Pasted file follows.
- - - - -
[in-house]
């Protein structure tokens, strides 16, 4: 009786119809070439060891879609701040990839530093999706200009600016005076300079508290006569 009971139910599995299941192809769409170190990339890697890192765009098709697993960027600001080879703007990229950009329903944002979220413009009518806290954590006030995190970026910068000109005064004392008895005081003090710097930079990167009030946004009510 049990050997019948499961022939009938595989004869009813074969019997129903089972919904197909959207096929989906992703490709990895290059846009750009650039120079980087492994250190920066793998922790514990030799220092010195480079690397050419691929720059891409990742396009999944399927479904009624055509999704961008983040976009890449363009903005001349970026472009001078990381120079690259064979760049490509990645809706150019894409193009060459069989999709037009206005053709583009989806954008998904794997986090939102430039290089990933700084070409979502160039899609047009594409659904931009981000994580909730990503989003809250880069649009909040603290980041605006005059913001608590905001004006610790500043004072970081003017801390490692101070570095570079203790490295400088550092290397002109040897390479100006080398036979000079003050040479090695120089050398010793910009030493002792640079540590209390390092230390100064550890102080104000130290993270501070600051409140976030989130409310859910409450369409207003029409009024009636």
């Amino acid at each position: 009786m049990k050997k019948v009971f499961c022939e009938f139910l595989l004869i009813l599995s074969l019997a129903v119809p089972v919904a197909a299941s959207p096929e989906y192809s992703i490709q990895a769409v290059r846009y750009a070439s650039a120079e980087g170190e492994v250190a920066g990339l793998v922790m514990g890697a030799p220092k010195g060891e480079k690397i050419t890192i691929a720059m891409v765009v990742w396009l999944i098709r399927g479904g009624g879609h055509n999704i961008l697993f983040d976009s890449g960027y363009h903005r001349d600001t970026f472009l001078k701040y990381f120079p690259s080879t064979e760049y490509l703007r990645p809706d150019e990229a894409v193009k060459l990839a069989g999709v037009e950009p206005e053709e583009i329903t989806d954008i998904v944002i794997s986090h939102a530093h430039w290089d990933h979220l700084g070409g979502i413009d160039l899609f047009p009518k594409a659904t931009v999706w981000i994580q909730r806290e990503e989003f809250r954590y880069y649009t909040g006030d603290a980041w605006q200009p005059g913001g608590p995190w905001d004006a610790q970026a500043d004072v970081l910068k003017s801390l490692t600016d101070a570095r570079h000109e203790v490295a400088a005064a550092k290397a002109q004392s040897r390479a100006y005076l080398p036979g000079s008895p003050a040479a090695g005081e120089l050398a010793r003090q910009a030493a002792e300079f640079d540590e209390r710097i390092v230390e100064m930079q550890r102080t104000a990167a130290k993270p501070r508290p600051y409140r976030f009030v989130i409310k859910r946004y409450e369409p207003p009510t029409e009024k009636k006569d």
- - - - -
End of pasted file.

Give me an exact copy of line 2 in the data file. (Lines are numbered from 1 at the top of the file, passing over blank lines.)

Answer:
């Protein structure tokens, strides 16, 4: 009786119809070439060891879609701040990839530093999706200009600016005076300079508290006569 009971139910599995299941192809769409170190990339890697890192765009098709697993960027600001080879703007990229950009329903944002979220413009009518806290954590006030995190970026910068000109005064004392008895005081003090710097930079990167009030946004009510 049990050997019948499961022939009938595989004869009813074969019997129903089972919904197909959207096929989906992703490709990895290059846009750009650039120079980087492994250190920066793998922790514990030799220092010195480079690397050419691929720059891409990742396009999944399927479904009624055509999704961008983040976009890449363009903005001349970026472009001078990381120079690259064979760049490509990645809706150019894409193009060459069989999709037009206005053709583009989806954008998904794997986090939102430039290089990933700084070409979502160039899609047009594409659904931009981000994580909730990503989003809250880069649009909040603290980041605006005059913001608590905001004006610790500043004072970081003017801390490692101070570095570079203790490295400088550092290397002109040897390479100006080398036979000079003050040479090695120089050398010793910009030493002792640079540590209390390092230390100064550890102080104000130290993270501070600051409140976030989130409310859910409450369409207003029409009024009636």